Bolshoi theater wind quintet proudly presents it’s new CD: “Classics, romanticism, avant-garde“.
The recording was made on spring 2014 at the Beethoven hall of the Bolshoi theater. Sound engineer – Nadezhda Nikolaeva.
You can also check how the recording of one very important episode of the Svetlanov’s piece was done. See the video on Facebook.
The Bolshoi Theater is universal, as it contains all—opera, ballet, and symphonic, choral and vocal concerts. This kind of diversity is normal for the leading opera houses of the world. The Bolshoi can perform a variety of music – from ancient to modern, from sizable theatrical compositions to delicate chamber scores. A harmonious orchestra is made up of individuals who are able to hear each other. Attunement to each other is skill they have acquired in chamber ensembles, where each participant is a soloist. A musician fully self-actualizes as a creative person, when he can perform as a part of a large orchestra and ensemble. One of such ensembles is the brass quintet.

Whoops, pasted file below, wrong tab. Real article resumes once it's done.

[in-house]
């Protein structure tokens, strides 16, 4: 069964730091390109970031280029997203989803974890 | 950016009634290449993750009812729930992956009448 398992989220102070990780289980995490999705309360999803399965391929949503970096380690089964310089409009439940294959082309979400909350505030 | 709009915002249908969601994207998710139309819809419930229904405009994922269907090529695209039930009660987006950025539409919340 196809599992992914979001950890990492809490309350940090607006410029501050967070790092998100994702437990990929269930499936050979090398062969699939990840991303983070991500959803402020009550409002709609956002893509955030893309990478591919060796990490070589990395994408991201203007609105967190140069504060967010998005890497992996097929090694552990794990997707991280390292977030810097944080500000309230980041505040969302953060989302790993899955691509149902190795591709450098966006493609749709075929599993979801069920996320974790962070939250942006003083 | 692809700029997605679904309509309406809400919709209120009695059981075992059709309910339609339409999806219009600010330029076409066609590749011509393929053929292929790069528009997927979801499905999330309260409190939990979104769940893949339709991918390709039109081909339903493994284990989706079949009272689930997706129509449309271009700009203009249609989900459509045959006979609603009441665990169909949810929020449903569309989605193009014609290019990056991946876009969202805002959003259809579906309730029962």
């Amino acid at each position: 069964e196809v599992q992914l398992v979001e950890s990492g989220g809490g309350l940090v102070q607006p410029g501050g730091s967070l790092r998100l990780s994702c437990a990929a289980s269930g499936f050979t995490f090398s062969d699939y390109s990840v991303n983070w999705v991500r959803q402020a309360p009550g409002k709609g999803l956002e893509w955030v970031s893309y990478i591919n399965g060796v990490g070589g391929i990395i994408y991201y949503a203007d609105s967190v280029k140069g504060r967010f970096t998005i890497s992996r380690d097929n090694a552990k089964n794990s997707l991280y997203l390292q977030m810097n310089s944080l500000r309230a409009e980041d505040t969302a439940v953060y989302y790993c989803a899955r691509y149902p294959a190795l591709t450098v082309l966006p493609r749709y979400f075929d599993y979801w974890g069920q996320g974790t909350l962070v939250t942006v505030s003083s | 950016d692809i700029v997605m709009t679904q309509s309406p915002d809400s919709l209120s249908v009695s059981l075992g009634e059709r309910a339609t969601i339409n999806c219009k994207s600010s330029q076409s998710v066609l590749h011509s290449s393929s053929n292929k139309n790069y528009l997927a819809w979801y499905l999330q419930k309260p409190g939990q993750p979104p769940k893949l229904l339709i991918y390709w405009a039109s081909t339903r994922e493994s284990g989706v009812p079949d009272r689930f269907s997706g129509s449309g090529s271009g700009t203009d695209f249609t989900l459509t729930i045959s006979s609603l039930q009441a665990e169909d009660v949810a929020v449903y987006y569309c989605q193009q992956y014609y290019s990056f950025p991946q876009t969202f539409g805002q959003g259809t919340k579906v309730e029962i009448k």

The woodwind quintet was formed in European music at the beginning of the XIX century. “Wood” is used in the name despite the fact that only three of the five instruments – oboe, clarinet and bassoon – are made of different kinds of wood. Modern flutes are made of metal and the horn belongs to the class of brass instruments. All the instruments are very different in tone, and difficult to mistake for each other, but it is their combination that generates a rich spectrum of sound and provides the composer with an opportunity to create works as rich as the music written for string quartet or piano trio, for example.